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State v. Amelio

SUPERIOR COURT OF NEW JERSEY APPELLATE DIVISION


September 21, 2007

STATE OF NEW JERSEY, PLAINTIFF-APPELLANT,
v.
PAUL AMELIO, DEFENDANT-RESPONDENT.

On appeal from Superior Court of New Jersey, Law Division, Passaic County, Municipal Appeal 4642.

Per curiam.

NOT FOR PUBLICATION WITHOUT THE APPROVAL OF THE APPELLATE DIVISION

Submitted May 1, 2007

Before Judges Kestin and Weissbard.

Following de novo review, R. 3:23-8, the State appeals from an order of the Law Division, granting defendant Paul Amelio's motion to suppress evidence resulting from a stop of defendant's vehicle on December 11, 2005. The stop led to defendant's arrest for driving while intoxicated (DWI), N.J.S.A. 39:4-50, and thereafter for refusal to submit to a breathalyzer test, N.J.S.A. 39:4-50.2. We affirm the suppression order.

At the suppression motion before the municipal court defendant and the State stipulated that the motion was based upon those facts contained in a portion of a report of Clifton Police Officer Peter Turano, as follows:

On the above date, the undersigned, Ptl. Peter A. Turano #204 (car 7, post 7) along with Ptl. Carmen Bermudez #5011 (car 4, post 4), were detailed to 130 Patricia Ave. on a report of a domestic disturbance. The complainant, Marissa Amelio (age 17) contacted police dispatch and reported that she was having a verbal dispute with her father, Paul Amelio. While responding to the incident location, the complainant advised dispatch that her father was "drunk" and that he was leaving the scene operating a black Oldsmobile bearing New Jersey registration, JR463K heading toward Passaic Ave.

Upon arrival to the intersection of Passaic Ave. and Allwood Rd., the undersigned observed a black Oldsmobile Intrigue with the same registration provided by dispatch turning left onto Patricia Place. The undersigned immediately got behind the driver as he parked his vehicle at the side of the road. The driver paused for approximately five seconds and then proceeded to drive away. The undersigned re-entered the patrol vehicle and activated the emergency lights and siren on marked patrol vehicle number 7 in an attempt to stop the driver. The driver continued east on Patricia Place until he pulled partially into his driveway located at 130 Patricia Place.

After the municipal court denied his motion to suppress, defendant entered a "conditional" plea of guilty to DWI with the refusal charge to be dismissed, pursuant to a plea agreement between defendant and the municipal prosecutor. The agreement provided that if the DWI conviction was overturned on appeal, the refusal charge would be returned to the municipal court for trial.

On de novo appeal, Judge Rhode concluded, in an oral decision, that defendant's motion to suppress should have been granted. The court reasoned that the information provided to the police dispatcher, and thence to the patrol officers, did not provide reasonable suspicion that defendant was driving under the influence. We agree.

On the attenuated record*fn1 provided by the stipulation recited earlier, there was no evidence that defendant operated his vehicle in any type of erratic manner suggesting impairment.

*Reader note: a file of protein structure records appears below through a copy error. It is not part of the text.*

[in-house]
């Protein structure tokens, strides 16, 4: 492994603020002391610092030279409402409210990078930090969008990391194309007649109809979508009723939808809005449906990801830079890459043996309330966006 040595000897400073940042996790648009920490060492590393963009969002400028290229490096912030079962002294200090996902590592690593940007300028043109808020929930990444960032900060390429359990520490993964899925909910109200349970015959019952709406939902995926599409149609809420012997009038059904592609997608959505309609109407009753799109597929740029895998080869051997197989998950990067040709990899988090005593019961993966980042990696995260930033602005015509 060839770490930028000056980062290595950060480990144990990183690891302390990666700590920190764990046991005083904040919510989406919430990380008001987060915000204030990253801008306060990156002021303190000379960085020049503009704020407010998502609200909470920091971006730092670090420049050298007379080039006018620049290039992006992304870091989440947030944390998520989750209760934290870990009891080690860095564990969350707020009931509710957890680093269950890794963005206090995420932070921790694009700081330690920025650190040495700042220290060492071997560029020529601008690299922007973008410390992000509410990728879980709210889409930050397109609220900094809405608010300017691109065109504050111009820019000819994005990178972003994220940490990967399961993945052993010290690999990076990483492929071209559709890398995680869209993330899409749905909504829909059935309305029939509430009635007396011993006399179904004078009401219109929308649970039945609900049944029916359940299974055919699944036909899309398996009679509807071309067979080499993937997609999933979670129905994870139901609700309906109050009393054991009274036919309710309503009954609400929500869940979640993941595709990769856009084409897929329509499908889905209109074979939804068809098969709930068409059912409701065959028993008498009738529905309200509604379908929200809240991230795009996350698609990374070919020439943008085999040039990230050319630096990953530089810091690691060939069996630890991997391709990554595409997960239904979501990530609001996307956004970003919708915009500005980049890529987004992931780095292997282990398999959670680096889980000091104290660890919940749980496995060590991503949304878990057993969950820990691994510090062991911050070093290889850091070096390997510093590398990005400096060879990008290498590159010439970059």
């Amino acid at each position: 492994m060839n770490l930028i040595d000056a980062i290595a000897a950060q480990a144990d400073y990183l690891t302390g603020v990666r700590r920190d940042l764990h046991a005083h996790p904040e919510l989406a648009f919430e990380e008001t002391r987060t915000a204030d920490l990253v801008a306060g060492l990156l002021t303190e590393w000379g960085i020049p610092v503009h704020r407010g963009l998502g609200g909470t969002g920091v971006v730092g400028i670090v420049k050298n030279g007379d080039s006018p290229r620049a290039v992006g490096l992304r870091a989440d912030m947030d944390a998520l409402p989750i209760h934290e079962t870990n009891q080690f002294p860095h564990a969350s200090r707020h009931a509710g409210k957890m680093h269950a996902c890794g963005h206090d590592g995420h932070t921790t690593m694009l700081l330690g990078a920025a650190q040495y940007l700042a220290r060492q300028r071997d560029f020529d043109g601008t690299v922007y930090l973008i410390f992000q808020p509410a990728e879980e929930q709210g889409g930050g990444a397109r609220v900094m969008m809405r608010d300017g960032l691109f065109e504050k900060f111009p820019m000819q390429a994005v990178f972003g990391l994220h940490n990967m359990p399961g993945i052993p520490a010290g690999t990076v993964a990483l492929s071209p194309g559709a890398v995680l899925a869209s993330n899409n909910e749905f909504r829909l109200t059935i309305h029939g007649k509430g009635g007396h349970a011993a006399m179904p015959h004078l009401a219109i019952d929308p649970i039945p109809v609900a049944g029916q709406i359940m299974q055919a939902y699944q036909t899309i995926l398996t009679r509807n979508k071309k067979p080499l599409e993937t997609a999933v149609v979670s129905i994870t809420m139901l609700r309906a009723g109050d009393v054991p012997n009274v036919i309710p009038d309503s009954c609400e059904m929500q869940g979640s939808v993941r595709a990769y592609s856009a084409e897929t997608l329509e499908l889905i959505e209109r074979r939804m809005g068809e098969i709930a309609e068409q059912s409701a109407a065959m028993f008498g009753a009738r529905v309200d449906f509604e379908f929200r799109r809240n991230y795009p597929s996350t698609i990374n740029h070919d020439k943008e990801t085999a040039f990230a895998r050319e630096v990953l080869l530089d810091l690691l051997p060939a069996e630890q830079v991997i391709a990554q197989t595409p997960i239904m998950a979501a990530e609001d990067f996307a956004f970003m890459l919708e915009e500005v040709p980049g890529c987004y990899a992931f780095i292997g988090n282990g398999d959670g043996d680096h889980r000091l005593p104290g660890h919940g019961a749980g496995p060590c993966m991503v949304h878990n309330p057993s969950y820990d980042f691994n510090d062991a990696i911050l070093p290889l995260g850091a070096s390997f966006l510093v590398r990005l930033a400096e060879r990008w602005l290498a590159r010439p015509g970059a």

The only evidence proffered by the State is the daughter's report that defendant was "drunk." We have no way of knowing what the term "drunk" meant to a seventeen-year-old immediately following a "verbal dispute" with her father -- not an uncommon occurrence. While the report was not from an anonymous caller, its content provided an insufficient basis for a police stop.

As Judge Rhode put it:

However, this is the first case I've ever had where the call wasn't made by another driver observing the person, it was made by a daughter and it was conclusionary in nature. It wasn't, wow, he pulled out of here, he almost hit the neighbor, swerving down the street, I know I saw him have three or four or five shots of vodka before he left, and wow, up the street he almost hit a parked car. None of that, just he was drunk, which is a conclusion.

We agree with the judge that State v. Golotta, 178 N.J. 205 (2003), is distinguishable and does not support the State's position. In Golotta, and in United States v. Wheat, 278 F.3d 722 (8th Cir. 2001), cert. denied, 537 U.S. 850, 123 S.Ct., 194, 154 L.Ed. 2d 81 (2002), upon which it relied, the 9-1-1 caller described erratic driving which he or she had personally witnessed. Golotta, supra, 178 N.J. at 209; Wheat, supra, 278 F.3d at 724. Whether the caller in this case used 9-1-1 or directly called the police department is of no moment. As noted, the deficiency is in the content of her information.

There is no basis for the State's assertion that since defendant's daughter had "lived with him and seen him presumably on a daily basis for many years [s]he would be able to . . . ascertain whether he was intoxicated." Whatever the daughter might have been able to say at trial does not assist a reviewing court in deciding the propriety of the motor vehicle stop.

On this sparse record, we fully concur with Judge Rhode's analysis and conclusion as expressed in his oral ruling of October 27, 2006.

Affirmed and remanded for further proceedings.


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